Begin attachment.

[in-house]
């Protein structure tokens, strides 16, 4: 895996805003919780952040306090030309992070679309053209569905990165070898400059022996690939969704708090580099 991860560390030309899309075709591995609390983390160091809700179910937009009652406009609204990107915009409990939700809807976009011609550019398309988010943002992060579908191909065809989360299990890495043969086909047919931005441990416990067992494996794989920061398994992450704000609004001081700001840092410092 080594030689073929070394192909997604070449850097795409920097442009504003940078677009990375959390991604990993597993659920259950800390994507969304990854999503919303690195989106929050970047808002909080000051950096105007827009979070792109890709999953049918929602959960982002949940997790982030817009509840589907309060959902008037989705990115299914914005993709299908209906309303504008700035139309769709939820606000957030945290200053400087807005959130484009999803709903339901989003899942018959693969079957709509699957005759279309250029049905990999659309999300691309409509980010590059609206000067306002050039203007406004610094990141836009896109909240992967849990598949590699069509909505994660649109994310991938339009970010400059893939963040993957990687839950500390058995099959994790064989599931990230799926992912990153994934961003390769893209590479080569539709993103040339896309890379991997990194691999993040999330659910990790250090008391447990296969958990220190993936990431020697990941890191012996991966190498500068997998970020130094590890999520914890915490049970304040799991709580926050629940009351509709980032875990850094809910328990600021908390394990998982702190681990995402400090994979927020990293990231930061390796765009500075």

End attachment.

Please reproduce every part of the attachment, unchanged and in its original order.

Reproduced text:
[in-house]
């Protein structure tokens, strides 16, 4: 895996805003919780952040306090030309992070679309053209569905990165070898400059022996690939969704708090580099 991860560390030309899309075709591995609390983390160091809700179910937009009652406009609204990107915009409990939700809807976009011609550019398309988010943002992060579908191909065809989360299990890495043969086909047919931005441990416990067992494996794989920061398994992450704000609004001081700001840092410092 080594030689073929070394192909997604070449850097795409920097442009504003940078677009990375959390991604990993597993659920259950800390994507969304990854999503919303690195989106929050970047808002909080000051950096105007827009979070792109890709999953049918929602959960982002949940997790982030817009509840589907309060959902008037989705990115299914914005993709299908209906309303504008700035139309769709939820606000957030945290200053400087807005959130484009999803709903339901989003899942018959693969079957709509699957005759279309250029049905990999659309999300691309409509980010590059609206000067306002050039203007406004610094990141836009896109909240992967849990598949590699069509909505994660649109994310991938339009970010400059893939963040993957990687839950500390058995099959994790064989599931990230799926992912990153994934961003390769893209590479080569539709993103040339896309890379991997990194691999993040999330659910990790250090008391447990296969958990220190993936990431020697990941890191012996991966190498500068997998970020130094590890999520914890915490049970304040799991709580926050629940009351509709980032875990850094809910328990600021908390394990998982702190681990995402400090994979927020990293990231930061390796765009500075």